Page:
The Coliseum was built as a hockey venue for the major league WHA Cincinnati Stingers. The Coliseum has newer amenities than the Gardens by a couple of decades. It feels more modern, and current to me. I like the new scoreboard, the padded seats, and the big league feel. It is an attractive building with good sight lines and nice padded seats. Some people don’t like the sight lines. I do.

For the people who like to be close to the action, they have 2-3 rows of seating on the glass that do not even exist at the Gardens. The wrap-around corners mean you don’t have to wrench your neck from anywhere in the building. My seats are in the end zone, below the glass and under the dreaded netting. For parking you have options. You can pay a bit more for the convenience and security of the garage; or you can go cheap, as I do, and park the public landing. I pack heat, so I don’t really worry about thugs.

For all the good I see in both places, I have to acknowledge the downsides. I’ll go in reverse order this time and start with the Coliseum. It can be a sterile place with an industrial feel about it. With its larger capacity, the crowd can really raise the roof (opening night for Cyclones, IHL All Star game) but it takes a big crowd to get that. Otherwise, “swallowed by empty seats” does come to mind. A smaller crowd has a much smaller impact. Maybe they should put curtains up to completely eliminate the upper bowl. When the crowd is big and rockin’ the house, the plaza level gets uncomfortably congested. The improvements of the late ‘90s help but it still gets tight in there. Parking is either more expensive, or less convenient. You can park free on the public landing or on a city street, but you have to walk further and may not be comfortable with that. The changing setup to accommodate other programs makes it harder to keep the best quality of ice.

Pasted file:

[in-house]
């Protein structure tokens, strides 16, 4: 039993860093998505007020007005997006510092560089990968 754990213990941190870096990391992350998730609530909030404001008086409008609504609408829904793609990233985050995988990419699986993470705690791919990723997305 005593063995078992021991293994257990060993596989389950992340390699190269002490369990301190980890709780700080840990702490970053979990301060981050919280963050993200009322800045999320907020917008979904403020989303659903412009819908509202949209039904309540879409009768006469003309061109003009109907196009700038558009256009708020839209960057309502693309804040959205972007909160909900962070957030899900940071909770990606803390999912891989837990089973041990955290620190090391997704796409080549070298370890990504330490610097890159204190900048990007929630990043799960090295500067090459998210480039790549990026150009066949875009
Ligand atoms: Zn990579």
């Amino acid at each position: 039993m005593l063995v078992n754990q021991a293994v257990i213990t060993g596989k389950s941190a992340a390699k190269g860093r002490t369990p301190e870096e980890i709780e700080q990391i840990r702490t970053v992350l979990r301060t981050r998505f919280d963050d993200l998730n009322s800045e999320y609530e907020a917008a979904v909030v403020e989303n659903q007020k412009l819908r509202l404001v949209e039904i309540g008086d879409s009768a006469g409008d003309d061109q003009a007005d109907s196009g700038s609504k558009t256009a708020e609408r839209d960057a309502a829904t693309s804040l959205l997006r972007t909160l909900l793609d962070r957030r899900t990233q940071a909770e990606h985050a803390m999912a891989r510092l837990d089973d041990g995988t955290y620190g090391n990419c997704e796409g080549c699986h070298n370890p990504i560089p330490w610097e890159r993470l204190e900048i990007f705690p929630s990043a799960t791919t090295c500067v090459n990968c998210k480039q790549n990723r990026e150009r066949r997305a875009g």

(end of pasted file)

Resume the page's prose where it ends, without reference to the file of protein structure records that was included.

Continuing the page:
The wrap on the Gardens is a little different. In real estate, you see homes marketed as “quaint,” or “charming,” and in an “established neighborhood.” That translates from realtor-speak to: a run-down dump in the ghetto.

The building has fewer restrooms and they can get quite congested. Once in a while, a fella’s “gotta go” and I don’t like to have to fight for a seat. The arena seats are hard an uncomfortable. In the corners you have to crane your neck down-ice to see and the end zones were ruined by the netting. Since they don’t have lower bowl seating the end zone, the only seats I like at the Gardens now are between the blue lines, and that is a compromise since I prefer the end zone.